Terry Lenamon on the Death Penalty

Terence Lenamon Wins Again: Florida Supreme Court Overturns Death Sentence of Wadada Delhall

Terry Lenamon knows what he's doing in a courtroom, and here - from the opinion that just came down from the Florida Supreme Court, reversing the death sentence of Wadada Delhall which is making the national news along with international media coverage -- is a great example of Terence Lenamon's expertise at work. 

It's more than education or past experience.  Lawyers in trial have to be focused, have to be alert, especially in criminal trials and even more especially, in death penalty cases.  It's not a job just anyone can do. 

So, picture Terry Lenamon (with the responsibilities of running an office, working with his non-profit Federal Capital Resource Center, his duties to other clients, his commitment to his home and family) as he listens carefully to the questioning taking place during trial and makes an objection that the trial court judge does not sustain but which the appellate court determines was not only a valid objection but one that results in reversible error.

This all happened in less time that it took you to read this post, what Terry did.  Congrats to Terry!!!!

From the opinion in Wadada DelHall v. State of Florida, No. SC09-87, Supreme Court of Florida per curiam July 12 2012 (Lenamon's words highlighted):

"Q. You couldn‟t find Conroy Turner so you killed Richie B [Bennett] his best friend unless Richie told you where Conroy was to be found?
MR. LENAMON [DEFENSE COUNSEL]: Objection, sidebar.
A. No, sir. Who Richie B?
Q. Richie B‟s best friend was Conroy Turner. Conroy Turner ripped you guys off for some dope and your brother agreed to kill Richie B because Richie B wouldn‟t say where Conroy Turner could be found so that Conroy Turner could pay you back for the dope that he ripped off.
A. I don‟t know who that was Conroy Turner.
Q. You know who Richie B was?
A. After they start showing me pictures of the dude.
Q. After your brother took the contract to kill him and after your brother killed him?
A. No.
Q. Your brother killed him right in that auto shop right there that day with his shirt off showing his tattoos, something you don‟t have, right.That‟s why they knew it was your brother and not you?
A. Wrong.
Q. You don‟t have those kind of tattoos that your brother has?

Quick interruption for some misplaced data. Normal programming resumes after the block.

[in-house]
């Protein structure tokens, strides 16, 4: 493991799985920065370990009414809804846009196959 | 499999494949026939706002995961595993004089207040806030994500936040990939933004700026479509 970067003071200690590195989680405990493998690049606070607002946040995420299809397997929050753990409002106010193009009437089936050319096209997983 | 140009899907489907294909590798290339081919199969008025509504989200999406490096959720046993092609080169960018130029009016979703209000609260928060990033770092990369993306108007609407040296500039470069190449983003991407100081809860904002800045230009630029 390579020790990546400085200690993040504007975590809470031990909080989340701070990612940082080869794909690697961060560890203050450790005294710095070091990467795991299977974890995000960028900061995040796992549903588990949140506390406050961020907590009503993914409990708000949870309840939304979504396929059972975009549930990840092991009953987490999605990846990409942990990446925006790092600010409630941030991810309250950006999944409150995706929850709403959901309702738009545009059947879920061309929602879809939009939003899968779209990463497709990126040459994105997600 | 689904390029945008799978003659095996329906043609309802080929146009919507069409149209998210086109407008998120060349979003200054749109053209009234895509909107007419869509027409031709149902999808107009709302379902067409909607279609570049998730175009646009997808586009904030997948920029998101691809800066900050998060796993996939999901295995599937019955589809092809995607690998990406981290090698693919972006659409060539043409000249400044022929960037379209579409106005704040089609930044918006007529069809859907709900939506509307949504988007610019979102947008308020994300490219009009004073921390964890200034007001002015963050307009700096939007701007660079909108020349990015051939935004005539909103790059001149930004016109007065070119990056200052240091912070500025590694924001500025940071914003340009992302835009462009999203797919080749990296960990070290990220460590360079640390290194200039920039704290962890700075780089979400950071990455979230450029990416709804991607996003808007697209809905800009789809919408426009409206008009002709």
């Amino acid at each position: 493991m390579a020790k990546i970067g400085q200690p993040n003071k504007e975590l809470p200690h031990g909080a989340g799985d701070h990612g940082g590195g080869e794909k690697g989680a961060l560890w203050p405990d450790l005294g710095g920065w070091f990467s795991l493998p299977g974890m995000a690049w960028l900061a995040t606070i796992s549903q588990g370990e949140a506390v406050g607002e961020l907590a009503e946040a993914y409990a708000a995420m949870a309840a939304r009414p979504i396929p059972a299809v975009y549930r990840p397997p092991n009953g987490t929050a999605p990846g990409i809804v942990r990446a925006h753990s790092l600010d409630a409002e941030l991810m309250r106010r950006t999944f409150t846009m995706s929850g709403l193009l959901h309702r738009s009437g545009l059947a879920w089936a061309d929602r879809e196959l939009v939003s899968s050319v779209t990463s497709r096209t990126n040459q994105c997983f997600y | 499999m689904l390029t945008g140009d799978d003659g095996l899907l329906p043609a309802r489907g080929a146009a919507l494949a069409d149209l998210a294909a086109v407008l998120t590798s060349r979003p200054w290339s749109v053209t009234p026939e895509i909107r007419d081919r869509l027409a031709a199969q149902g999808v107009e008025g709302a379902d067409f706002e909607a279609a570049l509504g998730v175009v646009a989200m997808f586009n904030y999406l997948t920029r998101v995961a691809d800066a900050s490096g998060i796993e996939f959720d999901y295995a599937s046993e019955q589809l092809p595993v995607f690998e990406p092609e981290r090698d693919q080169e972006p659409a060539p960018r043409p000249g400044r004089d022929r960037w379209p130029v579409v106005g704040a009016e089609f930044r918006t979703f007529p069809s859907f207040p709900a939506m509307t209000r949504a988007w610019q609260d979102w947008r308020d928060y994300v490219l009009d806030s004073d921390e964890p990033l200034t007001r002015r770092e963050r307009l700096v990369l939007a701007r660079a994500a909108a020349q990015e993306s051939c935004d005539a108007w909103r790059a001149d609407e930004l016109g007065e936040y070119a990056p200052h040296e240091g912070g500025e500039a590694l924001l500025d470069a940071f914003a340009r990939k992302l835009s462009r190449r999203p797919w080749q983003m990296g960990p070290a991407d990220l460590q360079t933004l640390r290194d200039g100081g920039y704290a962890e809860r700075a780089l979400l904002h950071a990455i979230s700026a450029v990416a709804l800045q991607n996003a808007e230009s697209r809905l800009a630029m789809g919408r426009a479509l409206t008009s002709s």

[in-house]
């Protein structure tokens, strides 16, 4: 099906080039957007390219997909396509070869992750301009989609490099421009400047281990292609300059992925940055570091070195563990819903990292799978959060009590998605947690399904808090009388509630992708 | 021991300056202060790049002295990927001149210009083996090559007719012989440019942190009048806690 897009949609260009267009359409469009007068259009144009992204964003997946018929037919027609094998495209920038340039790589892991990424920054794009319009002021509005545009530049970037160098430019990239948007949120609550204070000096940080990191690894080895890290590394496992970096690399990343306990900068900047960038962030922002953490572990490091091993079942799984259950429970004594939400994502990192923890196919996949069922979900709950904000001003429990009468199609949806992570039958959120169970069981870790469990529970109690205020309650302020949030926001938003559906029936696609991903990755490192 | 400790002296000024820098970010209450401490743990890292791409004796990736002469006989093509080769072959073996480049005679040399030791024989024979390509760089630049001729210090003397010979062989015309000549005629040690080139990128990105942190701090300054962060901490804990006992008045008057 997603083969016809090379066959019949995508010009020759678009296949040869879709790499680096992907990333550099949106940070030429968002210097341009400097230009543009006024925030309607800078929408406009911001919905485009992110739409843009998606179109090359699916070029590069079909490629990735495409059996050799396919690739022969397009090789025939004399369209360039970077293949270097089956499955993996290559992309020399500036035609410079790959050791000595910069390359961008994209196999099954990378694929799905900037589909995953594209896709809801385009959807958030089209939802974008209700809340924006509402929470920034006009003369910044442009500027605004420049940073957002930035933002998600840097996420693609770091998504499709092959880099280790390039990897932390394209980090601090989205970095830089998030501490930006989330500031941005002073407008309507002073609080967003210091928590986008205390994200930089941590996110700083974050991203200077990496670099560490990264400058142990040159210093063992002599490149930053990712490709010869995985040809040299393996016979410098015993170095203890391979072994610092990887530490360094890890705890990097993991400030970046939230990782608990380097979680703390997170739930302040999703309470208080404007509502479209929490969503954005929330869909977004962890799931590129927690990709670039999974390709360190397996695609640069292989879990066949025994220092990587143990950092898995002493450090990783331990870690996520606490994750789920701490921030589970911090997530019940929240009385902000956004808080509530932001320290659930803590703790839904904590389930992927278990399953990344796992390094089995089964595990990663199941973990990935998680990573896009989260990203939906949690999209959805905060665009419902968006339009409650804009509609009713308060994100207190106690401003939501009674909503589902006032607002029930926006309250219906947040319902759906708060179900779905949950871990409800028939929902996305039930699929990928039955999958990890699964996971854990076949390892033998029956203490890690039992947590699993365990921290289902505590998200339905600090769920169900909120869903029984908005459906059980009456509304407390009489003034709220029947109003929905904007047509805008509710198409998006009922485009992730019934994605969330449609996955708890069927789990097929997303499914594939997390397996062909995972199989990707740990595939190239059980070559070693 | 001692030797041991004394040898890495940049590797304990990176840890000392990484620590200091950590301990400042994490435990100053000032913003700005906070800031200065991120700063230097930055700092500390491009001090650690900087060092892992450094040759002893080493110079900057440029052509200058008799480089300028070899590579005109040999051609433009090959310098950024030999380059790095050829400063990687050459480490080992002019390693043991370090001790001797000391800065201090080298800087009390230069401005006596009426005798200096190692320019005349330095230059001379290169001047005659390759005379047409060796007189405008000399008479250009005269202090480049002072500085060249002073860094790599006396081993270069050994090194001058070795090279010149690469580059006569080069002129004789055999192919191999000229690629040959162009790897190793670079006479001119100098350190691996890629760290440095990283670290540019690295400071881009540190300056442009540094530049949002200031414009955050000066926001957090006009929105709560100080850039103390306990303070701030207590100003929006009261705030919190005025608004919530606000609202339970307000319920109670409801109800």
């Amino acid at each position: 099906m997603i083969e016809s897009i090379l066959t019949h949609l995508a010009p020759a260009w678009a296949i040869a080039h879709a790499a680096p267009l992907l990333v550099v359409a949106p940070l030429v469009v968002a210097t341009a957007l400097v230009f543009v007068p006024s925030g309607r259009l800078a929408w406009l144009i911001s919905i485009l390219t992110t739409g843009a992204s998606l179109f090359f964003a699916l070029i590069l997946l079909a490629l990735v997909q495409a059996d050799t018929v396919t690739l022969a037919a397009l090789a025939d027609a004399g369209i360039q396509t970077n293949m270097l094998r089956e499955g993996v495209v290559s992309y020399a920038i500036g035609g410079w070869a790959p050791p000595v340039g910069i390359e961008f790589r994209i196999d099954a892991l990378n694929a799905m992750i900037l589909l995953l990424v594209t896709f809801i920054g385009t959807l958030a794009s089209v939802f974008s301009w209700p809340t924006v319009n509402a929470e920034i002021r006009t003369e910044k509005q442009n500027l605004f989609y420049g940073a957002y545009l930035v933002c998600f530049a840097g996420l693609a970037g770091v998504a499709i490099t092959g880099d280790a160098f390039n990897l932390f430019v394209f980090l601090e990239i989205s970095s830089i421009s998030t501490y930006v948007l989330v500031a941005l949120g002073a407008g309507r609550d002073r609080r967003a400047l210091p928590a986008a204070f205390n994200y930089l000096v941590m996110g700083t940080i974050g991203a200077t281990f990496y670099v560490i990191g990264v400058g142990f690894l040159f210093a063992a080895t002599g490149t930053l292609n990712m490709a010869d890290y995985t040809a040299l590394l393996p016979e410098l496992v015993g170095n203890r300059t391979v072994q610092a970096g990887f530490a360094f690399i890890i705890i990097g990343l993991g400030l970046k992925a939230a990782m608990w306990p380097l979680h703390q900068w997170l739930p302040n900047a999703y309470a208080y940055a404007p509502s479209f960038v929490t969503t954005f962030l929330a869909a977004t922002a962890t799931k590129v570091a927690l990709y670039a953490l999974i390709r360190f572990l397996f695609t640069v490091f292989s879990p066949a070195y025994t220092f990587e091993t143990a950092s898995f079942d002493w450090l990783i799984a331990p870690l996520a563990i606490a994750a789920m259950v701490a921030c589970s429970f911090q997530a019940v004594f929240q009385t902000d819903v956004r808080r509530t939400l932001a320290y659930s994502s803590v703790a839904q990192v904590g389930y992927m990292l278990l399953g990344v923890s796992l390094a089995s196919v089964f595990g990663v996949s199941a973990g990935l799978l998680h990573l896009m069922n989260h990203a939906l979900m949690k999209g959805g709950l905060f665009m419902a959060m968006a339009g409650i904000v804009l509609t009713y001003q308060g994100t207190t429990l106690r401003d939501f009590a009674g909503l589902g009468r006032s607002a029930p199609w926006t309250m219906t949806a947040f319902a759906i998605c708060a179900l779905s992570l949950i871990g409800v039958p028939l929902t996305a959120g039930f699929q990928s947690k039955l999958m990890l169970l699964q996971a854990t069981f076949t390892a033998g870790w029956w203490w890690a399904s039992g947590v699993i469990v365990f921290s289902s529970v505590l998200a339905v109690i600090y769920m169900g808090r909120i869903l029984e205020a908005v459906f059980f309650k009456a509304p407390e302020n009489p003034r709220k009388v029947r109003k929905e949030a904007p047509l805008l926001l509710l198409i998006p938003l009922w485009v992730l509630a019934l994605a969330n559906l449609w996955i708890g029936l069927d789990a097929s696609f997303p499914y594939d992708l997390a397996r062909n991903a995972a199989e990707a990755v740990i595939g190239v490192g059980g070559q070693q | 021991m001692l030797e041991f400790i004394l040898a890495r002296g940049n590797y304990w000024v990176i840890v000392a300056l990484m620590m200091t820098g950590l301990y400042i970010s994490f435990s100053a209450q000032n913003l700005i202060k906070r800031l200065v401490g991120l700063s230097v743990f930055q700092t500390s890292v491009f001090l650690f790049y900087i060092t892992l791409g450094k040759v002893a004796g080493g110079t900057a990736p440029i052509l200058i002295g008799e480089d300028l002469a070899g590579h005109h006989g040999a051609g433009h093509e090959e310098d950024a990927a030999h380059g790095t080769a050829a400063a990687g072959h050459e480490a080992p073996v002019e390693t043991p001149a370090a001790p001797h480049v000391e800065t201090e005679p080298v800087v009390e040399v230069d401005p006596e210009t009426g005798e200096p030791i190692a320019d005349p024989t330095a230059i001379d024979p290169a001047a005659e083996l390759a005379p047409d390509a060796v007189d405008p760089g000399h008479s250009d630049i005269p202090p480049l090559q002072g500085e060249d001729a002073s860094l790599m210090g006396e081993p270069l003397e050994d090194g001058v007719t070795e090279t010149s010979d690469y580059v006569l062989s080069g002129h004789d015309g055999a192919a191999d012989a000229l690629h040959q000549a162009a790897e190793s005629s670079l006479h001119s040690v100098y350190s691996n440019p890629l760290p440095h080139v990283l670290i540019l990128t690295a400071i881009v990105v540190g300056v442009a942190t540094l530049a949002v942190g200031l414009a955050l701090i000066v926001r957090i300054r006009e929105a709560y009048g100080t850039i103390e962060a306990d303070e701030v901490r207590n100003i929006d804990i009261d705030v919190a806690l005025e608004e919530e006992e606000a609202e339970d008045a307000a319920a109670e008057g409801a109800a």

A. No.
Q. He has tattoos all over his back, doesn‟t he?
A. No.
Q. Across his back?
A. He has one tattoo from what I remember.
Q. An[d] once, once you found out and your brother found out that he was wanted by the police in Miami Dade County and there was a warrant for his arrest for the murder of Richie B, someone actually cared that Richie B was killed, you didn‟t figure on that did you, Mr. Delhall?
A. I don‟t know nothing about what you talking about.
MR. LENAMON [defense counsel]: Objection, I have a motion to make.
THE COURT: Do you. Come sidebar.
[Thereupon, counsel for the respective parties approached the Bench and conferred with the Court outside the hearing of the jury and the following proceeding was held:]
THE COURT: What‟s the motion?
MR. LENAMON: Judge I‟m moving for a mistrial. Miss Levine is indicating my client was involved in another homicide.
THE COURT: She never said that.
MR. LENAMON: I think she did.
THE COURT: She did not.
MR. LENAMON: I believe she did.
THE COURT: I believe she didn‟t. Is that the motion?
MR. LENAMON: That‟s the motion. I‟m going to have a continuing objection to anything about my client having any involvement in any other homicide.
THE COURT: Okay motion is denied.

... (emphasis added). After failing to recognize that the prosecutor had, in fact, stated that Delhall was involved in the Bennett murder, the trial court denied the motion for mistrial. Where, as here, counsel simultaneously objects to an improper comment and moves for mistrial without obtaining a ruling on the objection, the standard of review of denial of the mistrial is abuse of discretion. Poole v. State, 997 So. 2d 382, 391 n.3 (Fla. 2008) (citing Dessaure v. State, 891 So. 2d 455, 464-65 n.5 (Fla. 2004)). “A motion for mistrial should be granted only when the error is deemed so prejudicial that it vitiates the entire trial, depriving the defendant of a fair proceeding.” Wade v. State, 41 So. 3d 857, 872 (Fla. 2010) (quoting Floyd v. State, 913 So. 2d 564, 576 (Fla. 2005)).

The strong implication during cross-examination that Delhall was involved in Bennett‟s murder was improper."

 

Congratulations on a job well done, Terry!

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